[Date Prev][Date Next][Thread Prev][Thread Next][Date Index][Thread Index][Subject Index][Author Index]
A new dromaeosaur from the Yixian Formation
++ Citation ++
Xu, X. and Wang, X.-L. (2004). A new dromaeosaur (Dinosauria: Theropoda) from
the Early Cretaceous Yixian Formation of Western Liaoning. Vertebrata
PalAsiatica 42(4): 111-119.
++ Abstract ++
A specimen collected from the Early Cretaceous lowest part of Yixian Formation
of Liaoning, northeastern China, represents a new genus and species of
dromaeosaurid theropod. It comprises a fragmentary maxilla with some teeth, a
few caudals, almost complete fore limbs, and partial hind limbs and is here
named Graciliraptor lujiatunensis gen. et sp. nov. Distinctive characteristics
of the new species include a laminal structure connecting the postzygapophyses
of middle caudals, middle caudals extremely long and slender, small manual
ungual I, proximal end of metacarpal III strongly expanded, proximal
tibiotarsus shaft rectangular in cross section, astragalar medial condyle
significantly expanded posteriorly, metatarsal II distally much wider than
other metatarsals and long and slender pedal phalanx III-1. Being the earliest
definitive dromaeosaurid species known to date, G. lujiatunensis provides new
information important for understanding the early evolution of the group. On !
hand, G. lujiatunensis displays a few features similiar to those of basal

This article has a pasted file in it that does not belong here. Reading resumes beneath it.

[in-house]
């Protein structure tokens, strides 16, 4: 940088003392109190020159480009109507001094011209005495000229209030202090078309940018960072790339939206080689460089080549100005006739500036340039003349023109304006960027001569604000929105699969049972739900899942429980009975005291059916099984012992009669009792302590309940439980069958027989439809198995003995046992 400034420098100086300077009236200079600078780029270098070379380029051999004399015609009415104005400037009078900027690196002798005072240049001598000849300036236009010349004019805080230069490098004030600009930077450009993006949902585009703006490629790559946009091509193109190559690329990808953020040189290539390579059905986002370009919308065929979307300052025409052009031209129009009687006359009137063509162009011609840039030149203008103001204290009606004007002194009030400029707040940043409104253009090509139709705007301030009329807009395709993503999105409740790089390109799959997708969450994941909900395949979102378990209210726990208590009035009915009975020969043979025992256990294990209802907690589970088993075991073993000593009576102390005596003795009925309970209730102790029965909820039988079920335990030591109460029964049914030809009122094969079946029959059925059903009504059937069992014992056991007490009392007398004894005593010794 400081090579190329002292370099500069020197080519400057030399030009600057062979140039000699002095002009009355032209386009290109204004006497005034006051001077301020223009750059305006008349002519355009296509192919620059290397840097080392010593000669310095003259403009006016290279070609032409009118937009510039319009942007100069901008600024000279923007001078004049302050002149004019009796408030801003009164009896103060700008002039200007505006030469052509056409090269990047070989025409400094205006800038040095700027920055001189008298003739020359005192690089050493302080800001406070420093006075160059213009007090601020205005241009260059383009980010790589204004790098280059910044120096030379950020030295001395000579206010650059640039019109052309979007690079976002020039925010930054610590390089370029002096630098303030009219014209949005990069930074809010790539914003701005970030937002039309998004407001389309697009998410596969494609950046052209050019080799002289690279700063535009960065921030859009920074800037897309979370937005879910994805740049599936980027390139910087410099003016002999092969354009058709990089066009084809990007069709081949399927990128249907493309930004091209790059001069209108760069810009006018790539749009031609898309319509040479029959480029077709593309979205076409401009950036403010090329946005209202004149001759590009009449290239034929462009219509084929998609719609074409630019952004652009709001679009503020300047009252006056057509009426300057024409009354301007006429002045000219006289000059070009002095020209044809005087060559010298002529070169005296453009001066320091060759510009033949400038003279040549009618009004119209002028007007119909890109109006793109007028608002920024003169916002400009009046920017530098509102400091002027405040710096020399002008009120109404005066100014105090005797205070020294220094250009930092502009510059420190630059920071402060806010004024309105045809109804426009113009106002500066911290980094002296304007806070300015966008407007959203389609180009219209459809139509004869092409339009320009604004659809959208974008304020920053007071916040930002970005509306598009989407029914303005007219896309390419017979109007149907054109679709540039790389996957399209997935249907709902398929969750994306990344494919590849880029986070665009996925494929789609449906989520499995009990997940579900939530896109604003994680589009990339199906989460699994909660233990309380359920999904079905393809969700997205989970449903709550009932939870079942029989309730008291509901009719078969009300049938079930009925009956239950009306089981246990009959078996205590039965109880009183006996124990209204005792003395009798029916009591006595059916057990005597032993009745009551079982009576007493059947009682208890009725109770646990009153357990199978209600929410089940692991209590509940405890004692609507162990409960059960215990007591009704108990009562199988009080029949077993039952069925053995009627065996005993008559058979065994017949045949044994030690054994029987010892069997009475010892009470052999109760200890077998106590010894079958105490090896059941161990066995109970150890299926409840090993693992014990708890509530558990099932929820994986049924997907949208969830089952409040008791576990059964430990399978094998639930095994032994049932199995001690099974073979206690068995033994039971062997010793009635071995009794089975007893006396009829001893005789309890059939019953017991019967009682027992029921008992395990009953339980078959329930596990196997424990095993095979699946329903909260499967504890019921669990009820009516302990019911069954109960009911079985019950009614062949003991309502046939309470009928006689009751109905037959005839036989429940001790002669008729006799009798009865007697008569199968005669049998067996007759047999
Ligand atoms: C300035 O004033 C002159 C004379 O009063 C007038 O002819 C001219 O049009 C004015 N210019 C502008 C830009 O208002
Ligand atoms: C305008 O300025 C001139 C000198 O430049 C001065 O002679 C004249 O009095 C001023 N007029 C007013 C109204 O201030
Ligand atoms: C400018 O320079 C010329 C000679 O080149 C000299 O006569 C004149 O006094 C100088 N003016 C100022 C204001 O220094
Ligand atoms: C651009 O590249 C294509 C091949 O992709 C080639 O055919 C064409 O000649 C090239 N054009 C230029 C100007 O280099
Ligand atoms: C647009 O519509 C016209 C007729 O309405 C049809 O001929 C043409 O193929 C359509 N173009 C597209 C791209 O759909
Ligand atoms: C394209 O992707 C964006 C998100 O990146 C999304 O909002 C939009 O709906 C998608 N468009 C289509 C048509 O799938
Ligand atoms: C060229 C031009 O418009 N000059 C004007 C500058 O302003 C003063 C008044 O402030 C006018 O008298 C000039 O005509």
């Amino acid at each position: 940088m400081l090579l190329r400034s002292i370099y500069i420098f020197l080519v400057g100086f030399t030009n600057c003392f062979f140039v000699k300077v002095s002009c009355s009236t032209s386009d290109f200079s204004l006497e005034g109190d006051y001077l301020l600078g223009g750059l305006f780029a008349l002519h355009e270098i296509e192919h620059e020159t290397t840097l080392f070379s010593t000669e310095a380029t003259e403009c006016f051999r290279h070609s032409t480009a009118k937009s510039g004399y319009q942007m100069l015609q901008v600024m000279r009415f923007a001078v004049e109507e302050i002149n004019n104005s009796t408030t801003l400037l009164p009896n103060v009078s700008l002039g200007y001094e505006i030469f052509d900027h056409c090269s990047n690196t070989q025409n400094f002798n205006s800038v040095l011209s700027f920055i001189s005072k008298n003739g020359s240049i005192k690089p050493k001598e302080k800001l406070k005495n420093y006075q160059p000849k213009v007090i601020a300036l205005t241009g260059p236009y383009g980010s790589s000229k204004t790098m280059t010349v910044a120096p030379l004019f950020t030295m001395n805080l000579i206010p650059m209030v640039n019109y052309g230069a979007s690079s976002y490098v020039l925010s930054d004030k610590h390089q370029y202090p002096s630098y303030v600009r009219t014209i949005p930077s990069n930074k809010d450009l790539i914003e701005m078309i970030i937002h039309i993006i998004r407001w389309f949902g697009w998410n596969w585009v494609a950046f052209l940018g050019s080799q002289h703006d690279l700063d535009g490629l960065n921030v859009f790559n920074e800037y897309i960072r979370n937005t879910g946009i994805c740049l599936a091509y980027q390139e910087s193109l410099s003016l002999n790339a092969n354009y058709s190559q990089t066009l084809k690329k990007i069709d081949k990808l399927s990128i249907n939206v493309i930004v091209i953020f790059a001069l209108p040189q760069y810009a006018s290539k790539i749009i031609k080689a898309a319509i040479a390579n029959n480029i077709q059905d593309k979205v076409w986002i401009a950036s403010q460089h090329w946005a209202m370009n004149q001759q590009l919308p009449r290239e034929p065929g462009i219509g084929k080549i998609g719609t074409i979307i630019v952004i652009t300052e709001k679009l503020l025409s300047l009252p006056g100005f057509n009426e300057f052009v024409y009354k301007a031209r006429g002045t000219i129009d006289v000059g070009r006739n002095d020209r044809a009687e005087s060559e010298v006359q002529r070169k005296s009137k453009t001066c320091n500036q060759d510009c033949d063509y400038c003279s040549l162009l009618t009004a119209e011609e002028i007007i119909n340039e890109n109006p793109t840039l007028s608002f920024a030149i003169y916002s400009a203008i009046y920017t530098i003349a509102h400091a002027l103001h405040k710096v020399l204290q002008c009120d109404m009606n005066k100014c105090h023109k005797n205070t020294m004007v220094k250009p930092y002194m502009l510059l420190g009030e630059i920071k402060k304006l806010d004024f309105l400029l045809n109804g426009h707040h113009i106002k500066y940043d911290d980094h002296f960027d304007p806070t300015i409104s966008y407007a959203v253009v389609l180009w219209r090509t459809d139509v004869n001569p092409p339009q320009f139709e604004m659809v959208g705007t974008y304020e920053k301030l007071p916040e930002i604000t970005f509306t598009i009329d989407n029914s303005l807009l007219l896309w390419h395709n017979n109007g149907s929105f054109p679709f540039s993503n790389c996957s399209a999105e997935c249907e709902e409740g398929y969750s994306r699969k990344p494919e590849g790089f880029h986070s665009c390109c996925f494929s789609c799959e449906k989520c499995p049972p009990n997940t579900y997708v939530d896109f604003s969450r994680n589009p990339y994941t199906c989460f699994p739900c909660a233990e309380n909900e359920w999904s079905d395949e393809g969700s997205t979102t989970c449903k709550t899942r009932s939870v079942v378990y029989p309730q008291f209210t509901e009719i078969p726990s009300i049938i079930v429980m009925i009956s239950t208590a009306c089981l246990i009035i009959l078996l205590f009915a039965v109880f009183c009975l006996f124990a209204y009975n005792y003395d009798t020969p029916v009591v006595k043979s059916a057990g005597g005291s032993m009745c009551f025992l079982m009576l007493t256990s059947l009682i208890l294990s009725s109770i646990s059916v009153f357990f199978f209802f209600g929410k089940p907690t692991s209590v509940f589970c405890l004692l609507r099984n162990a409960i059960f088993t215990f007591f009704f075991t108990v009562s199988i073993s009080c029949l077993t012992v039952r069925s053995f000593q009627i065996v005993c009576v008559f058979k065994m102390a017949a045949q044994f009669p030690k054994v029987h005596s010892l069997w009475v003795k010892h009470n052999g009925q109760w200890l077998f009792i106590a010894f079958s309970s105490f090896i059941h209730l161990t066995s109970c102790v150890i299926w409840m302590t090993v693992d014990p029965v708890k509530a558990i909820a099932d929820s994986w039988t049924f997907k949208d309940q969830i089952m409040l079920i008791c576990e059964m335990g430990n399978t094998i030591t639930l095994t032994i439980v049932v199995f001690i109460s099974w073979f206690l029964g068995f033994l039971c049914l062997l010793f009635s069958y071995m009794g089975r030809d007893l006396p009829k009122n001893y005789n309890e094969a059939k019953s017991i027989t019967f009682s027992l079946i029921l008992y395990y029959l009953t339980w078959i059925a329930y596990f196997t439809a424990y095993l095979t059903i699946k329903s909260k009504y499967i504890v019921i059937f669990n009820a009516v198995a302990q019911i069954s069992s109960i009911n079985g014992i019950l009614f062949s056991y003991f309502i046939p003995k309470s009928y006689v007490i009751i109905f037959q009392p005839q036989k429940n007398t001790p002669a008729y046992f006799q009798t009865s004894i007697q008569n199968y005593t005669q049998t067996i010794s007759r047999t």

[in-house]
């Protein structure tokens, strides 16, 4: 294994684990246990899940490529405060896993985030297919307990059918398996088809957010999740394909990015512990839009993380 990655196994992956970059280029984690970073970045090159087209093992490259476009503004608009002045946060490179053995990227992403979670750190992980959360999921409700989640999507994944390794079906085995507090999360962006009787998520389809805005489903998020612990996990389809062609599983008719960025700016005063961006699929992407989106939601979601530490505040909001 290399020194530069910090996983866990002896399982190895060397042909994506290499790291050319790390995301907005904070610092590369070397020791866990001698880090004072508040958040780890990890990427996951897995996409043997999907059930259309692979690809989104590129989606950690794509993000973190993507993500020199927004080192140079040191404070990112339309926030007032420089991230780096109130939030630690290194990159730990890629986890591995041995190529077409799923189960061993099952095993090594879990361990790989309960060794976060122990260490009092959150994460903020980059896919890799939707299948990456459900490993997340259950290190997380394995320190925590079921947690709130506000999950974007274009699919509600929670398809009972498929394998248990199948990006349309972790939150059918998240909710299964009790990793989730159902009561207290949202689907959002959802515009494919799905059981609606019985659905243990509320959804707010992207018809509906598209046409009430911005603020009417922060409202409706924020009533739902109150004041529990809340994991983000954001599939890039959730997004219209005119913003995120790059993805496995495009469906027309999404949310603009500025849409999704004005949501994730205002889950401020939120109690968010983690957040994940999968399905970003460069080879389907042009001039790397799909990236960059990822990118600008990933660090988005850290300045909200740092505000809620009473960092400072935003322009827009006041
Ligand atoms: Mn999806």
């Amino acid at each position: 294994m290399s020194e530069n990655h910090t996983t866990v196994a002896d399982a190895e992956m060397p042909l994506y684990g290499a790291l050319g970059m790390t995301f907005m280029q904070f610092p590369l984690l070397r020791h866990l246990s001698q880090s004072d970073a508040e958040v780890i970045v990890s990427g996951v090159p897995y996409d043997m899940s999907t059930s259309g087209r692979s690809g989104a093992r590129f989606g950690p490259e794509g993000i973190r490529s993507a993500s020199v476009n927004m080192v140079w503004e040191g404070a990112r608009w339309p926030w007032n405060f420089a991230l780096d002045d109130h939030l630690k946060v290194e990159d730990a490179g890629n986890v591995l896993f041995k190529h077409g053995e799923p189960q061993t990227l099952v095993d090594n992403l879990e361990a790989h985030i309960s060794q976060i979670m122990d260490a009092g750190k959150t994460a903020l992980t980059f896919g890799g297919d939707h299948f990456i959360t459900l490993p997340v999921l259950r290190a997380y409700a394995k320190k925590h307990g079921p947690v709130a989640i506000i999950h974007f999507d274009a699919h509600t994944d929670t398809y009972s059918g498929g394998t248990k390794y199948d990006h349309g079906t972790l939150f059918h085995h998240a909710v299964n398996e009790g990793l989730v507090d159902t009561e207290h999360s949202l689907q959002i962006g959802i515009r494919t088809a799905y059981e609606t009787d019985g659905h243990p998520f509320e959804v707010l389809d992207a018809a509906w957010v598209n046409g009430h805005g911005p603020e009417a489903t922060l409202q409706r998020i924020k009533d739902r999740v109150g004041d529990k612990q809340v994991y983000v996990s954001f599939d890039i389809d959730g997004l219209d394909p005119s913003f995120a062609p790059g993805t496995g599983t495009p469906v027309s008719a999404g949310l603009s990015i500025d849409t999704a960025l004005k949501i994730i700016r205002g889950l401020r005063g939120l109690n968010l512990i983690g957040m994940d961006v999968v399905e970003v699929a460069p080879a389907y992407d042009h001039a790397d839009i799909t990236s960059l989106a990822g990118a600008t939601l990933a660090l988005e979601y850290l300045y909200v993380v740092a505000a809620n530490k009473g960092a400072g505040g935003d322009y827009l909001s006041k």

birds, such as caudals significantly elongated, semilunate carpal small and
primarily contacting metacarpal II, and manual digit I short, providing further
evidence for a close relationship between the Dromaeosauridae and the Aves; on
the other hand, it is similiar to troodontids in some features on the caudals.
The discovery of G. lujiatunensis also indicates a high diversity of the
Dromaeosauridae in the Early Cretaceous Jehol Biota. Combined with other lines
of evidence, it is inferred that the Dromaeosauridae rapidly diversified
taxonomically but remained relatively stable morphologically in the early
evolution of the group.
++ Some thoughts ++
Graciliraptor appears to have teeth similiar to "velociraptorines" (i.e.
posterior serrations are significantly larger than the anterior serrations).
It's been mused on list before that perhaps "Velociraptorine" is paraphyletic,
and that they are more bird-like basal members of the group, but perhaps that
is more on observations of Bambiraptor than anything else.
The third metatarsal is compressed in the "subarctometatarsalian" fashion, like
other basal dromaeosaurids, and basal troodontids. Who was surprised by that?
It's suggested in the paper that the Liaoning dromaeosaurids form their own
clade, but there's no mention of Cryptovolans. They're united by:
1) Radius significantly thinner than ulna.
2) Ungual of manual digit III much smaller.
3) Manual digit I significantly shortened.
4) Manual phalanx III-2 extremely short.
5) Presence of a proximoventral heel on manual phalanx III-2.
Correct me if I'm wrong, but I'm pretty sure that most of these are present in
basal birds too...
Anyway, the cladistic analysis is apparently from Xu's Ph.D. dissertation which
the authors note that details can be found in. Perhaps I'm wrong here, but I
don't think that most have access to that. Does anyone know how one might even
begin to go about ordering such a thing? It's also frustrating, because
alvarezsaurids are found to be the sistergroup to all other "enigmosaurs" and
I'm sure a lot of people would like to know why...
If anyone wants this paper, they can e-mail me offlist...
Need a new email address that people can remember
Check out the new EudoraMail at